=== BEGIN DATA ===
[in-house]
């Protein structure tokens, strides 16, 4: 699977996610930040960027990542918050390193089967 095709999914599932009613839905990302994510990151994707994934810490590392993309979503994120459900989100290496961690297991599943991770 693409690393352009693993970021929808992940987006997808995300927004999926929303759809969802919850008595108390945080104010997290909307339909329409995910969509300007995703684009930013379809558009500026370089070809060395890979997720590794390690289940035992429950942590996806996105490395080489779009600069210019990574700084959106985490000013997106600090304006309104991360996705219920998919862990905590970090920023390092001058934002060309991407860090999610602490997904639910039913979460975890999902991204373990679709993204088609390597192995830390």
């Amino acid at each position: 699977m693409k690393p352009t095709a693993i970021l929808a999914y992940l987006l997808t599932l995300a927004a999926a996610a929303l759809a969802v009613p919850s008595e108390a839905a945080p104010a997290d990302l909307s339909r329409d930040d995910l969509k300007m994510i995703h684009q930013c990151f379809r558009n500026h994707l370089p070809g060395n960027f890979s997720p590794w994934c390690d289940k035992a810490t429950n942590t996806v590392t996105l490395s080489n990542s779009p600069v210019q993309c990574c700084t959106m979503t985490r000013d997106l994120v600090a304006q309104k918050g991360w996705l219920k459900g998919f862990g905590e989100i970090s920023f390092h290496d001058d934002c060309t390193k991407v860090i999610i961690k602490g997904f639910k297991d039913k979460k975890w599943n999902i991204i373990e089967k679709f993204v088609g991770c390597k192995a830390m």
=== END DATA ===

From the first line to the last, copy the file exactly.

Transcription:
[in-house]
């Protein structure tokens, strides 16, 4: 699977996610930040960027990542918050390193089967 095709999914599932009613839905990302994510990151994707994934810490590392993309979503994120459900989100290496961690297991599943991770 693409690393352009693993970021929808992940987006997808995300927004999926929303759809969802919850008595108390945080104010997290909307339909329409995910969509300007995703684009930013379809558009500026370089070809060395890979997720590794390690289940035992429950942590996806996105490395080489779009600069210019990574700084959106985490000013997106600090304006309104991360996705219920998919862990905590970090920023390092001058934002060309991407860090999610602490997904639910039913979460975890999902991204373990679709993204088609390597192995830390």
């Amino acid at each position: 699977m693409k690393p352009t095709a693993i970021l929808a999914y992940l987006l997808t599932l995300a927004a999926a996610a929303l759809a969802v009613p919850s008595e108390a839905a945080p104010a997290d990302l909307s339909r329409d930040d995910l969509k300007m994510i995703h684009q930013c990151f379809r558009n500026h994707l370089p070809g060395n960027f890979s997720p590794w994934c390690d289940k035992a810490t429950n942590t996806v590392t996105l490395s080489n990542s779009p600069v210019q993309c990574c700084t959106m979503t985490r000013d997106l994120v600090a304006q309104k918050g991360w996705l219920k459900g998919f862990g905590e989100i970090s920023f390092h290496d001058d934002c060309t390193k991407v860090i999610i961690k602490g997904f639910k297991d039913k979460k975890w599943n999902i991204i373990e089967k679709f993204v088609g991770c390597k192995a830390m």